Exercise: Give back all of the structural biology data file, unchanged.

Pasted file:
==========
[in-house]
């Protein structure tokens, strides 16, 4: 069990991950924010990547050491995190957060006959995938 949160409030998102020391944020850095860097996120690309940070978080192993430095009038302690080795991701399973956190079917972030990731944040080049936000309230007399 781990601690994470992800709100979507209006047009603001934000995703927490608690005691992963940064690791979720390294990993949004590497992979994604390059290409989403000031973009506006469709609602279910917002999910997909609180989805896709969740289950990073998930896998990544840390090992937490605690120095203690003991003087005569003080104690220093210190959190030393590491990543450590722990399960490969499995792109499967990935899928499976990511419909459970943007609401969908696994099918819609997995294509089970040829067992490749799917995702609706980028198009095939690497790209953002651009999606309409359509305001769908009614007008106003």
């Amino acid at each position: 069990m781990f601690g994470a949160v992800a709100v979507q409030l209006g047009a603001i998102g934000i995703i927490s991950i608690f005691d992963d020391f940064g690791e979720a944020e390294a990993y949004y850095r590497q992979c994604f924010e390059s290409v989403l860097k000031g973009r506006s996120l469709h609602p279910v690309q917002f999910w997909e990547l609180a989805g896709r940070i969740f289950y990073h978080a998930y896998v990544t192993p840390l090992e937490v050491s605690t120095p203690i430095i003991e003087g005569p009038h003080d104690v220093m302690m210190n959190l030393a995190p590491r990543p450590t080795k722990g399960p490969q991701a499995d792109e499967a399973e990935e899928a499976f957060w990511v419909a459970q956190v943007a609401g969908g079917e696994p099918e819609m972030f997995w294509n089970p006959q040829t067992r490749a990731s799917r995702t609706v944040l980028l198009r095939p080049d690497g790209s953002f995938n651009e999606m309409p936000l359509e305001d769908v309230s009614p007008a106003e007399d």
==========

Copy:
[in-house]
């Protein structure tokens, strides 16, 4: 069990991950924010990547050491995190957060006959995938 949160409030998102020391944020850095860097996120690309940070978080192993430095009038302690080795991701399973956190079917972030990731944040080049936000309230007399 781990601690994470992800709100979507209006047009603001934000995703927490608690005691992963940064690791979720390294990993949004590497992979994604390059290409989403000031973009506006469709609602279910917002999910997909609180989805896709969740289950990073998930896998990544840390090992937490605690120095203690003991003087005569003080104690220093210190959190030393590491990543450590722990399960490969499995792109499967990935899928499976990511419909459970943007609401969908696994099918819609997995294509089970040829067992490749799917995702609706980028198009095939690497790209953002651009999606309409359509305001769908009614007008106003």
């Amino acid at each position: 069990m781990f601690g994470a949160v992800a709100v979507q409030l209006g047009a603001i998102g934000i995703i927490s991950i608690f005691d992963d020391f940064g690791e979720a944020e390294a990993y949004y850095r590497q992979c994604f924010e390059s290409v989403l860097k000031g973009r506006s996120l469709h609602p279910v690309q917002f999910w997909e990547l609180a989805g896709r940070i969740f289950y990073h978080a998930y896998v990544t192993p840390l090992e937490v050491s605690t120095p203690i430095i003991e003087g005569p009038h003080d104690v220093m302690m210190n959190l030393a995190p590491r990543p450590t080795k722990g399960p490969q991701a499995d792109e499967a399973e990935e899928a499976f957060w990511v419909a459970q956190v943007a609401g969908g079917e696994p099918e819609m972030f997995w294509n089970p006959q040829t067992r490749a990731s799917r995702t609706v944040l980028l198009r095939p080049d690497g790209s953002f995938n651009e999606m309409p936000l359509e305001d769908v309230s009614p007008a106003e007399d």